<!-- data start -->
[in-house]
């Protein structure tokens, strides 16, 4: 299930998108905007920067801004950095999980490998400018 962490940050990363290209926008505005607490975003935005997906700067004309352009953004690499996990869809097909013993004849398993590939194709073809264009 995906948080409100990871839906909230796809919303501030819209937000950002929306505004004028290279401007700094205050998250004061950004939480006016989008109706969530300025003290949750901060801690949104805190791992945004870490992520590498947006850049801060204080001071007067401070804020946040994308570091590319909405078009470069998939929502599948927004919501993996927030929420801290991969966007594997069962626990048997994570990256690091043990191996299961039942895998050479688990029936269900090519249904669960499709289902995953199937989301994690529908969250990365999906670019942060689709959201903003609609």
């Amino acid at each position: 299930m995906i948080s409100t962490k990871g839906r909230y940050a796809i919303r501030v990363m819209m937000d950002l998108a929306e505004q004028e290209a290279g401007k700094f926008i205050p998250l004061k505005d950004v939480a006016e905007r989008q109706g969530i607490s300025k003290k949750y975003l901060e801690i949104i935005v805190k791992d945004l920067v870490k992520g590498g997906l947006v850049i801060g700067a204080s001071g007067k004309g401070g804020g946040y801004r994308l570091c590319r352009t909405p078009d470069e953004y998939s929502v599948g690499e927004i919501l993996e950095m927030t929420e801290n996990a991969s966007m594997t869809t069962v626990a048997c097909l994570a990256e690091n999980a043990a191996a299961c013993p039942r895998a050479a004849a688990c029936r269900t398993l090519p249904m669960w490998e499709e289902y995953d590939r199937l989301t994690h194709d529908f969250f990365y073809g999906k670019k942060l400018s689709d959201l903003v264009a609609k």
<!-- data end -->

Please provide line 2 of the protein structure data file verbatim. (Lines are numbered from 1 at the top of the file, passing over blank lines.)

């Protein structure tokens, strides 16, 4: 299930998108905007920067801004950095999980490998400018 962490940050990363290209926008505005607490975003935005997906700067004309352009953004690499996990869809097909013993004849398993590939194709073809264009 995906948080409100990871839906909230796809919303501030819209937000950002929306505004004028290279401007700094205050998250004061950004939480006016989008109706969530300025003290949750901060801690949104805190791992945004870490992520590498947006850049801060204080001071007067401070804020946040994308570091590319909405078009470069998939929502599948927004919501993996927030929420801290991969966007594997069962626990048997994570990256690091043990191996299961039942895998050479688990029936269900090519249904669960499709289902995953199937989301994690529908969250990365999906670019942060689709959201903003609609």